On this, their first visit to Los Angeles, drum and bass gaps were filled, and though not punk by any means, their sound was much harder and more believable as the work of former punks than their recent recordings have been. James and Jones have also aged gracefully, and are now on either side of 50.
On one hand, you’ve got Jones – crooked English grin, a slight hunch that tops a surprisingly frail build, white chest hair peeking from his collared shirt. On the other, you’ve got a much sturdier James, whose every hair has whitened, whose smile is nearly identical to that of a post-dental-work David Bowie.
Jones shakes his hips like an aged dandy, and James puckers his lips while holding his guitar over a bent knee. Together, they ham up for every camera and smile like they’ve discovered the greatest secret in the world.
The best part of Carbon/Silicon’s performance, though, wasn’t their snazzy suits or cheery smiles, nor the awkward way that Jones muttered profanities while fussing with his cuff links. And though charming, this highlight wasn’t Jones’ unintelligible storytelling.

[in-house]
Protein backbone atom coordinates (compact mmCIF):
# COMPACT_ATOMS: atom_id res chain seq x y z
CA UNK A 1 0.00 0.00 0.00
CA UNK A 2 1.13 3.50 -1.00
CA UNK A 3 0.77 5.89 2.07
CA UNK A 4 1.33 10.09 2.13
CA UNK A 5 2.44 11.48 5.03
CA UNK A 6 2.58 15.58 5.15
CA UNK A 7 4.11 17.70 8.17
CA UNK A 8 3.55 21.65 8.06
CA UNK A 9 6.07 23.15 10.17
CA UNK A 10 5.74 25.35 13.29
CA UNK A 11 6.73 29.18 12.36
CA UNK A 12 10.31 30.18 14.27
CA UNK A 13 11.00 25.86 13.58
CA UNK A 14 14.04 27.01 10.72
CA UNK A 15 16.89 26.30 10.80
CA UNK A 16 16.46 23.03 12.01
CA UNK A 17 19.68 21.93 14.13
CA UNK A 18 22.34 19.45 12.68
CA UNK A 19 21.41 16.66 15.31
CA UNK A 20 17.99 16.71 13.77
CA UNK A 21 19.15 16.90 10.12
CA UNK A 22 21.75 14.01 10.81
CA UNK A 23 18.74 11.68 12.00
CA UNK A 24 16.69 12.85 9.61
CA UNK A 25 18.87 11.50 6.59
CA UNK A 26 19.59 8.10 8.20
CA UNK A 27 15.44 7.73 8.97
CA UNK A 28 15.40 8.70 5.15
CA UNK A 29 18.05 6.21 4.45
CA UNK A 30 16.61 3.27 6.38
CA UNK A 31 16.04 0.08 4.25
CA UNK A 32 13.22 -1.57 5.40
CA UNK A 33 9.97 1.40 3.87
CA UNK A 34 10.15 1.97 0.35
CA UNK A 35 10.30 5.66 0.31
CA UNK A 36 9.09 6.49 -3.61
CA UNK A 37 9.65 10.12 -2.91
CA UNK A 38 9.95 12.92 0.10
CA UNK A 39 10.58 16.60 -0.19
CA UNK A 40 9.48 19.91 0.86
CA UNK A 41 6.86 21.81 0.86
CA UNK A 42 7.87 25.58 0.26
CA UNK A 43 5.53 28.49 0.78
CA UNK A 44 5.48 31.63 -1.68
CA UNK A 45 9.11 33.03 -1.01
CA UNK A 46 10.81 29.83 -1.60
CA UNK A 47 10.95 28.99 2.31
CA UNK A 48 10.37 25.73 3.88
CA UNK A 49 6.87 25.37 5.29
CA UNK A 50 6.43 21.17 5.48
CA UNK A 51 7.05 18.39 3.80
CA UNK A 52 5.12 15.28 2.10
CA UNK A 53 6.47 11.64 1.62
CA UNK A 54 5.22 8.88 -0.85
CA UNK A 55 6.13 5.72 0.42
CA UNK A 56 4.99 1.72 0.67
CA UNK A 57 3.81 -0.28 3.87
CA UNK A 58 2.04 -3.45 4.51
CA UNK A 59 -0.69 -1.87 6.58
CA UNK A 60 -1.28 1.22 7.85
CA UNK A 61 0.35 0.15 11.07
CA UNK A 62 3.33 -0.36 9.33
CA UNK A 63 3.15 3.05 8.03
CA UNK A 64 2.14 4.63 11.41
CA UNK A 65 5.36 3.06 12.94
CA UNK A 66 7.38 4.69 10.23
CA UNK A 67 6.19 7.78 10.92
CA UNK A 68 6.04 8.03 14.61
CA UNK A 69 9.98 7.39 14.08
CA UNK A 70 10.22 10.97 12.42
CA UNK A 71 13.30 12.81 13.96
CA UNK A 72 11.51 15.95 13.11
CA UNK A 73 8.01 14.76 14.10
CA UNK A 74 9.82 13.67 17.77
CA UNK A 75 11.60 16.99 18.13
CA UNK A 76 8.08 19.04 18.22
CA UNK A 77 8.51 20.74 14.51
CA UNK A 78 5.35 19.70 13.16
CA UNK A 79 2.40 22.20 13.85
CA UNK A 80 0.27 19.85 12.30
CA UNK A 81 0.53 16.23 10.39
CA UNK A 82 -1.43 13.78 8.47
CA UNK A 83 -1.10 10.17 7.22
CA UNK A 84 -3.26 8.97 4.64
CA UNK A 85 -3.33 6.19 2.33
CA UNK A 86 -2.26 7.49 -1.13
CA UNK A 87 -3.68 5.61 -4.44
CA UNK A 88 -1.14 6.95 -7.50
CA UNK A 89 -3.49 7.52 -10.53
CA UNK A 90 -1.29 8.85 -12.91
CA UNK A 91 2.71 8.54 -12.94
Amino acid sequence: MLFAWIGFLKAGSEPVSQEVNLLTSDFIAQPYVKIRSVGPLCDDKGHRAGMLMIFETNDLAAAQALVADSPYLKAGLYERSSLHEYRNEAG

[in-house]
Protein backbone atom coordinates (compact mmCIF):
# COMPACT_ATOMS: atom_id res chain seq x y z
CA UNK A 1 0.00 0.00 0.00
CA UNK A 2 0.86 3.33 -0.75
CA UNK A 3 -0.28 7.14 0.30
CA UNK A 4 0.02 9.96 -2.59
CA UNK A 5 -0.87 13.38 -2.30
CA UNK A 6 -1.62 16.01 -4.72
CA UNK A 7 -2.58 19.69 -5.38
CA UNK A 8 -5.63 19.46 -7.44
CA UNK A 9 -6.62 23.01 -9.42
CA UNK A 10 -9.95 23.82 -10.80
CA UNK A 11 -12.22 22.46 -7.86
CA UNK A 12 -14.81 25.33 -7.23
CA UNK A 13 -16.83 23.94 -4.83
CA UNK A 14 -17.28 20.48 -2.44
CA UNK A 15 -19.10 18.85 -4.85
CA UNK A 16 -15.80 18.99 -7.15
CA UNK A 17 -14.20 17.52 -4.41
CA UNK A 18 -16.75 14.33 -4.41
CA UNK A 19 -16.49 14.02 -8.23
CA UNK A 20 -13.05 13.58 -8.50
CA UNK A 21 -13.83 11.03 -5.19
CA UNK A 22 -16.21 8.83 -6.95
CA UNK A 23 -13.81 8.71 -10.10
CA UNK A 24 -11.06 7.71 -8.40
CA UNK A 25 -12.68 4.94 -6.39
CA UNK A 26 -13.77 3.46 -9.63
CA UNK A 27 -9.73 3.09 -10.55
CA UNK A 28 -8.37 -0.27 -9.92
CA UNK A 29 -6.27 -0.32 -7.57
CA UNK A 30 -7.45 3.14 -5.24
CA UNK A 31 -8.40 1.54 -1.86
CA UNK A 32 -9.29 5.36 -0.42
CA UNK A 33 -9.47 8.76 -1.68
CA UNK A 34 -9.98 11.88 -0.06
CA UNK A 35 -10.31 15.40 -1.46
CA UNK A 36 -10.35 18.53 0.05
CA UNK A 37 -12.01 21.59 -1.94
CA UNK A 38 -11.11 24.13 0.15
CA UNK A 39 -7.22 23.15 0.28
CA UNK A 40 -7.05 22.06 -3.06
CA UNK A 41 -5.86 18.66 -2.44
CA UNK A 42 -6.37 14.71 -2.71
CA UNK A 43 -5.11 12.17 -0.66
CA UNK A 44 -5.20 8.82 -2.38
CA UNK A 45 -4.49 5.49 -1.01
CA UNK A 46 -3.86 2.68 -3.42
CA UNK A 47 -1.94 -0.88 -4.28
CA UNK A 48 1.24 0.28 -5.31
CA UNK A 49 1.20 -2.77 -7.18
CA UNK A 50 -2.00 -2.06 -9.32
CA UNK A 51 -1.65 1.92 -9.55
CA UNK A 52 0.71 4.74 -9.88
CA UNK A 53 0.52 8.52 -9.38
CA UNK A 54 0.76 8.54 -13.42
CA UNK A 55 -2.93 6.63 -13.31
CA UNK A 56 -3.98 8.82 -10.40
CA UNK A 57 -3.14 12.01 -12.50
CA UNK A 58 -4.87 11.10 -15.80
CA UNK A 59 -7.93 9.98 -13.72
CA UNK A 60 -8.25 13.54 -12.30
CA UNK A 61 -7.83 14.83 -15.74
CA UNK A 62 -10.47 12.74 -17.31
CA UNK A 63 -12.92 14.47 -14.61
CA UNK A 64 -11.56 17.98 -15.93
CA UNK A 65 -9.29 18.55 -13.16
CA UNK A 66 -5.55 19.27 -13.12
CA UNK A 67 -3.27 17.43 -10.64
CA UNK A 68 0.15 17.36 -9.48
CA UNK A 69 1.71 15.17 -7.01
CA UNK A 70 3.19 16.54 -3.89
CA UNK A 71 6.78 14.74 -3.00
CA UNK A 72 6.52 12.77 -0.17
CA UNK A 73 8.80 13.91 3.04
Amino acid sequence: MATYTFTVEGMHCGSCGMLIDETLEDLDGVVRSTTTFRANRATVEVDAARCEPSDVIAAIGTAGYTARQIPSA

Carbon/Silicon’s a winning act because they revel in the present, and after an audience member shouted out to “remember Joe Strummer,” Jones showed no bitterness over the inappropriate mention of his late band mate and politely waited for the noise to settle. Then he went on singing in a voice that’s gone unchanged for 30 years.